Tiny things, which we’ll never know if it would have saved her life.

Something that made her death preventable.

Keeping her safe

We did –  I did everything I could to make her safe, I did all what the guidelines told me to, reported movement changes, reported changes in my own body. I rested when I was told; I remained in hospital when I was told.

I expressed milk, we visited, we spent time with her, we stayed away when we were asked, we did everything we were supposed to. We listened and got excited about the discharge date,

Yet somehow, five years from having my third child I am writing in memory of her.

Everything I did to make her safe just wasn’t enough. I’ve stopped beating myself up, and focusing the blame on me. But closure is harder to find. I’ll always search for the what ifs, I know it’ll never change anything, I am not hurting myself –  maybe I am, but I’m not hurting anyone else.

Changes

Her death meant changes to the Neonatal Eye Exam which made her poorly.

Her death meant that there should be more staff on, especially a lead nurse on in the PM shift.

Her death has meant looking into timescales around Sepsis and when to treat, to empower staff to contact other members of staff in shorter timescales.

I just wish it hadn’t been her to have made these changes.

I just hope she has been able to save at least one family from the heartache we are living with.

 

Capture your grief

Capture Your Grief 2012 Day One: Sunrise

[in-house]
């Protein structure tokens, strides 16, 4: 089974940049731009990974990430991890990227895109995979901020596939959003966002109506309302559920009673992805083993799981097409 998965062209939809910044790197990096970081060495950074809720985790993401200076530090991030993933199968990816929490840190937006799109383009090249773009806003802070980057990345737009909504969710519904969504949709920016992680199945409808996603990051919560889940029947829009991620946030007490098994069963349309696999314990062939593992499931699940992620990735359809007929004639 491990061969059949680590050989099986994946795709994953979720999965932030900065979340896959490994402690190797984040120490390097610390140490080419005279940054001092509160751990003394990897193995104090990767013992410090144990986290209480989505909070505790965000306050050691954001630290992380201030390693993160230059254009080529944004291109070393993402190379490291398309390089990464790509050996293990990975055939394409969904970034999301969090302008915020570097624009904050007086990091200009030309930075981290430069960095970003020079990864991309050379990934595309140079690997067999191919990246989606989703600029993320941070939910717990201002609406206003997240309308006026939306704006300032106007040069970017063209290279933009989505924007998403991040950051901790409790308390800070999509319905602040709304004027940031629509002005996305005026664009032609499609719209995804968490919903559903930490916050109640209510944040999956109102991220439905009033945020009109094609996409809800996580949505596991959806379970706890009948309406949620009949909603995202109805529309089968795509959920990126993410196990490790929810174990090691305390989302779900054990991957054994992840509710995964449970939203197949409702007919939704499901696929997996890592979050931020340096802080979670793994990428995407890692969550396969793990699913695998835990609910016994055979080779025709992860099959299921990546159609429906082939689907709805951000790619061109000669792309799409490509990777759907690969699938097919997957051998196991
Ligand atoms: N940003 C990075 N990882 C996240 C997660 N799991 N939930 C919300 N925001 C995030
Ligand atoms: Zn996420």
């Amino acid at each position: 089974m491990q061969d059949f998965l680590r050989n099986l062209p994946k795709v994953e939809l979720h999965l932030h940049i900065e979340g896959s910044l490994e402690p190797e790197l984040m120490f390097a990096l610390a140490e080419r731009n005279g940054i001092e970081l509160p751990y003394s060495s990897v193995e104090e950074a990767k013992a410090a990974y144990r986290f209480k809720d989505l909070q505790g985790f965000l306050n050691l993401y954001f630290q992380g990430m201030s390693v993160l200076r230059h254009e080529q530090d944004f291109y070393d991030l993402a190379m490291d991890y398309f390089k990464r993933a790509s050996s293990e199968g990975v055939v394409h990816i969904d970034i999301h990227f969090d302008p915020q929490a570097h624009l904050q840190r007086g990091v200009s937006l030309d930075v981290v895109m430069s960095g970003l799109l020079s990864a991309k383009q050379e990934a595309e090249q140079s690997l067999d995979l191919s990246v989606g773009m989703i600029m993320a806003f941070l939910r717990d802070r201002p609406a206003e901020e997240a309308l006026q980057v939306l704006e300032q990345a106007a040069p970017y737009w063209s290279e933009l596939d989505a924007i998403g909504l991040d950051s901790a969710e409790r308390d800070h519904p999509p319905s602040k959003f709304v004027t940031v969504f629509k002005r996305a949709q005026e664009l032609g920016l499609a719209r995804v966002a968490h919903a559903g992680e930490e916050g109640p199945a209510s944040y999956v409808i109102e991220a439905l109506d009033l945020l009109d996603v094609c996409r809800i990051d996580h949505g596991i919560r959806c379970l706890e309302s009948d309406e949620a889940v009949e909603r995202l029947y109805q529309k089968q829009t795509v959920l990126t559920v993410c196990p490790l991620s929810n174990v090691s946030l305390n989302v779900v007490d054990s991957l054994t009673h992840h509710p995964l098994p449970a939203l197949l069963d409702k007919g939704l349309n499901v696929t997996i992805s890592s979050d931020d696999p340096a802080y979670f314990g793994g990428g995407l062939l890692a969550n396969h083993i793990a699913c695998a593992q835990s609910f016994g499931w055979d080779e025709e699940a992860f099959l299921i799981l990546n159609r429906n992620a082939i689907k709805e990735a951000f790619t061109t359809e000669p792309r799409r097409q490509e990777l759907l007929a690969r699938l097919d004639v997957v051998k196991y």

Today the project begins with Sunrise. Which for us is very apt, the day Melody was born 26th February 2012, she brought the first of the Spring Sunshine. 90% of the 35 days that Melody was with us the sun shone, even wearing Flip Flops and vest tops, that time of the year, seemed crazy!
Weather had become one of the two things I became obsessed with in the first few weeks of losing Melody. If it rained I knew it was Melody’s way of reminding us of her, playing with the hose pipes, or turning on the heat lamps when (or if) the sun shone.
Today is also 6 months since we we’re told she wouldn’t survive. That she would in fact never come home. Our lives changed forever.
So here is my first instalment of Capture your grief, isn’t particularly done well as we don’t really have the beautiful sunrises that a lot of places have, Plus we’re surrounded by buildings, so here is the start of a sunrise
capture your grief s
Take two tomorrow